An American family travel to Africa to visit husband/father, Hank: an animal rights activist who migrated into the wild. Upon arrival, wife/mother Madeleine and the three children get trapped in Hack’s dilapidated shack and targeted by a pride of carnivorous cats.
Writer/director and star Noel Marshall’s directorial debut infamously featured African tigers, lions, cougars and cheetahs roaming freely amongst the cast and crew. This resulted in regular on-set animal attacks and the cast/crew receiving life threatening injuries, many of which were captured on camera and controversially included in the film. Despite Roar boldly billing itself as “An exciting adventure movie for everyone!” on its European cinema debut, Marshall’s film still remains unreleased in many regions. When finally debuting in the USA on 17 April 2015, a new poster and tagline were created, which read: “No animals were harmed in the making of this film. 70 cast and crew members were. The most dangerous movie ever made roars into theatres this spring”.
With this in mind, it’s fascinating to see how a film’s marketing can evolve with the passing of time. Even the real-life content of Roar seemed suppressed in the 80s advertising to make the film look more like the family adventure it aspired to be. Roar was apparently encouraged by the financial success of Born Free in 1966, but in 2015, advertisers capitalised on the controversial production as though only just realising what a lucrative commodity its context could be and re-marketed Roar as a horror for its re- release. The new series of black and white posters featured a close up image of a growling lion or bloody face, behind its title in blood red lettering, possibly assuming that, for gore-hounds, fake thrills and violence might not be enough, and they would relish the chance to watch authentic big cat/man mauling on the silver screen.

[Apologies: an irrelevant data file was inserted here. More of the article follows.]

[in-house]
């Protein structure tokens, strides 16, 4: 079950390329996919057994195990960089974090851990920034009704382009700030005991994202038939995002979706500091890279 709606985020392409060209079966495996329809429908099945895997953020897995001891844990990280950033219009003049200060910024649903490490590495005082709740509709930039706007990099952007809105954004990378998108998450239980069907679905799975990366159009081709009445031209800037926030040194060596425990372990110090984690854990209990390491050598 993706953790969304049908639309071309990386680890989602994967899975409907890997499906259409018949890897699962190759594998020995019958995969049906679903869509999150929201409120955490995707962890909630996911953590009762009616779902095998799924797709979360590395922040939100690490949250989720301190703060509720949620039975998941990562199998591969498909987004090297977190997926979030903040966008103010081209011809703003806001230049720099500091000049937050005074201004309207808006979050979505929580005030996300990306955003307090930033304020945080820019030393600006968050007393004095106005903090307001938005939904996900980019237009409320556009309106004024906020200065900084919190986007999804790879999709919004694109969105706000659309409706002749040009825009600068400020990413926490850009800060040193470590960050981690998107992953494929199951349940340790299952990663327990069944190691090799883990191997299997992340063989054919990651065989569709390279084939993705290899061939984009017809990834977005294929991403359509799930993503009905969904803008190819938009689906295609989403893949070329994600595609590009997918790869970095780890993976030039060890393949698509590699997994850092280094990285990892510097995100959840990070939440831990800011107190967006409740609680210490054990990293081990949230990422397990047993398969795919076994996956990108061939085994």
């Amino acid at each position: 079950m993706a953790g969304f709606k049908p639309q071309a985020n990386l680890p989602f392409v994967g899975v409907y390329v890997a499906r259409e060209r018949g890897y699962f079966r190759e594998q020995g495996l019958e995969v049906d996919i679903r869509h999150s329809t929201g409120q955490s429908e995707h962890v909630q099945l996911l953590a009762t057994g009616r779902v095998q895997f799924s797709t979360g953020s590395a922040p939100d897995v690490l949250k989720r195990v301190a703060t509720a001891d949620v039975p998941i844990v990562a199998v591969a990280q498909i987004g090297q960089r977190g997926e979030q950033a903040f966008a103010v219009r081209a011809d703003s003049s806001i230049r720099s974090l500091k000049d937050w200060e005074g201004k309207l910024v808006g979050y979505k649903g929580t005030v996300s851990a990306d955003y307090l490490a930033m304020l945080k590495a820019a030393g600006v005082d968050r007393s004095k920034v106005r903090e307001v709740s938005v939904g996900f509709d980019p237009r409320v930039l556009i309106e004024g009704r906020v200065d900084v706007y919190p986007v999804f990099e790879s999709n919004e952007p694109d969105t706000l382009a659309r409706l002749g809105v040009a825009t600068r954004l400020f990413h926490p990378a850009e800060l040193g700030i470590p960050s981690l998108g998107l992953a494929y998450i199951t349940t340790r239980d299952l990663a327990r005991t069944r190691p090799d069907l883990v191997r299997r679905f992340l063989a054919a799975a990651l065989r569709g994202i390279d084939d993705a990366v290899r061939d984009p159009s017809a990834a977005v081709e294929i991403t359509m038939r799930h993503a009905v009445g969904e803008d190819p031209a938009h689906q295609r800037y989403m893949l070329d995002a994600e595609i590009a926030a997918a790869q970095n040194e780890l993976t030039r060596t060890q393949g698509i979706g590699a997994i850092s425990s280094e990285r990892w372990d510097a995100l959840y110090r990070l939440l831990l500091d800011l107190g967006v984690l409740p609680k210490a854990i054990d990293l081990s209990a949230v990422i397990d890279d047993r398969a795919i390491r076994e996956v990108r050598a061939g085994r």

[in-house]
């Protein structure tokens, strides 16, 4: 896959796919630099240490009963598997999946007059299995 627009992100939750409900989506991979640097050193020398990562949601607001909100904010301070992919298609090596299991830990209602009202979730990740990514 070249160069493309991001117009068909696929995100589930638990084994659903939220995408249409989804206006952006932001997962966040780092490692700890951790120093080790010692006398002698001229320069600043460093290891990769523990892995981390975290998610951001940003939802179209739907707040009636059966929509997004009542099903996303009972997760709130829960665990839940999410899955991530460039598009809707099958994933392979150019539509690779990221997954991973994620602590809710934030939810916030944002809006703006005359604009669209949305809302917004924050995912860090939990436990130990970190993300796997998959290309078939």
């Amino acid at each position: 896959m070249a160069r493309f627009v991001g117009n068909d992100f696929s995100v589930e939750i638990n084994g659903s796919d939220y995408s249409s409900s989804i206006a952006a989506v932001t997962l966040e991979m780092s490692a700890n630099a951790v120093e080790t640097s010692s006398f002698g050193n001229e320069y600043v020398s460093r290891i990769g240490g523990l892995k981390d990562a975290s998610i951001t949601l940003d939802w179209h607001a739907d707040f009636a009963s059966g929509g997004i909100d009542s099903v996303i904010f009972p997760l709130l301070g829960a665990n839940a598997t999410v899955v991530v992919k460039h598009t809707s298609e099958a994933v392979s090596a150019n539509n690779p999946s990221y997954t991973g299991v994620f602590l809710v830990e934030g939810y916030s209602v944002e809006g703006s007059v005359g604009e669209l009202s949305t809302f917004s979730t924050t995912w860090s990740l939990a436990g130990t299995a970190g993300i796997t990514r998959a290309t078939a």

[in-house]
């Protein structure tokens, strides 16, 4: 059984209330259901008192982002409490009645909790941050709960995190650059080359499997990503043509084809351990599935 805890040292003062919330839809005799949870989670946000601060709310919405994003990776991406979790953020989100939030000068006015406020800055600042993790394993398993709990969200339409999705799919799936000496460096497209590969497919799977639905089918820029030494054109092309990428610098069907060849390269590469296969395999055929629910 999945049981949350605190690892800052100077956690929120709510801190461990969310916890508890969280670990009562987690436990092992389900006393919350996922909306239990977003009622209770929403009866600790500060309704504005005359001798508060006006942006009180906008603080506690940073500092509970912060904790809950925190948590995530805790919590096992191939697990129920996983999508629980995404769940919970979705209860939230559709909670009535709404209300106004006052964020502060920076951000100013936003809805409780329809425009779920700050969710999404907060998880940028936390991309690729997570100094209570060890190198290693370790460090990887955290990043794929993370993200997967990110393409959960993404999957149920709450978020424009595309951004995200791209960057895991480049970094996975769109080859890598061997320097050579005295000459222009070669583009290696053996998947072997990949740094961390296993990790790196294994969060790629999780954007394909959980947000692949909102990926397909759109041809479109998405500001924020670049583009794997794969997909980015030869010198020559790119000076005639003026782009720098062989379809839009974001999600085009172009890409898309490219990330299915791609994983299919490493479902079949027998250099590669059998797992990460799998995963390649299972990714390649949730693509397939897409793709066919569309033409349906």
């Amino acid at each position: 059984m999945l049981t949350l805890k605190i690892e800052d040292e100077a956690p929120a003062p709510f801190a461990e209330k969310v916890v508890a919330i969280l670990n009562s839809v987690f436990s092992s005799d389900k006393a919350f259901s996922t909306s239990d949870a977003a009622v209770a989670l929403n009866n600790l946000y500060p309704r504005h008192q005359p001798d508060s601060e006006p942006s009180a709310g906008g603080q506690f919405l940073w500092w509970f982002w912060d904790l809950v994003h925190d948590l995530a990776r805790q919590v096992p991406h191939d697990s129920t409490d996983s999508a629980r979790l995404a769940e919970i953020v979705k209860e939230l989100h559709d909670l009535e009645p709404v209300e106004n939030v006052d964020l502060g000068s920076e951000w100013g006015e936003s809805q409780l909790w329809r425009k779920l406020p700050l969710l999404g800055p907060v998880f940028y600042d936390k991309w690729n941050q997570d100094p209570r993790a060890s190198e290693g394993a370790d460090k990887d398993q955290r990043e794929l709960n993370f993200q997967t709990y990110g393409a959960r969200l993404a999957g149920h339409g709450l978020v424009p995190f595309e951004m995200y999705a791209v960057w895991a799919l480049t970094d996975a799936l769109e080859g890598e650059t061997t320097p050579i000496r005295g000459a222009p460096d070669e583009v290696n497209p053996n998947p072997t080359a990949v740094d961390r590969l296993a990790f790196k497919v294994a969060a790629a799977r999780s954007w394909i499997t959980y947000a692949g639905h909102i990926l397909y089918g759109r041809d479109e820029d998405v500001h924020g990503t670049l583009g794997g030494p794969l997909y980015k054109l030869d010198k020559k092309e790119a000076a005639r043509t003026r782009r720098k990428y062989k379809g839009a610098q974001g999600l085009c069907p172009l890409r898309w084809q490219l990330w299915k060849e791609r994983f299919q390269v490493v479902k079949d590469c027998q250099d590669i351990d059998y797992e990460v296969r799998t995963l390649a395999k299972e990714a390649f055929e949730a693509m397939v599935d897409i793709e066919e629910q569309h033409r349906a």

Roar is more of an intoxicating horror than its creators and original marketers may have initially realised. It’s a skull shudderingly tense, nerve shredding suspense thriller (and wildlife movie) unlike any other and is gradually growing into a cult phenomenon. Even though the story and characters are fictional, all of the interaction with the animals is real, as well as the on-screen attacks, which makes for a totally unforgettable viewing experience. Reputable actors, including real life mother and daughter Tippi Hedren and Melanie Griffith received several serious injuries and narrowly avoided death by risking their lives for our viewing pleasure. While cheetahs, lions, tigers, cougars and leopards roamed freely around them, randomly lashing out, slashing left, right and centre like a department store at Christmas.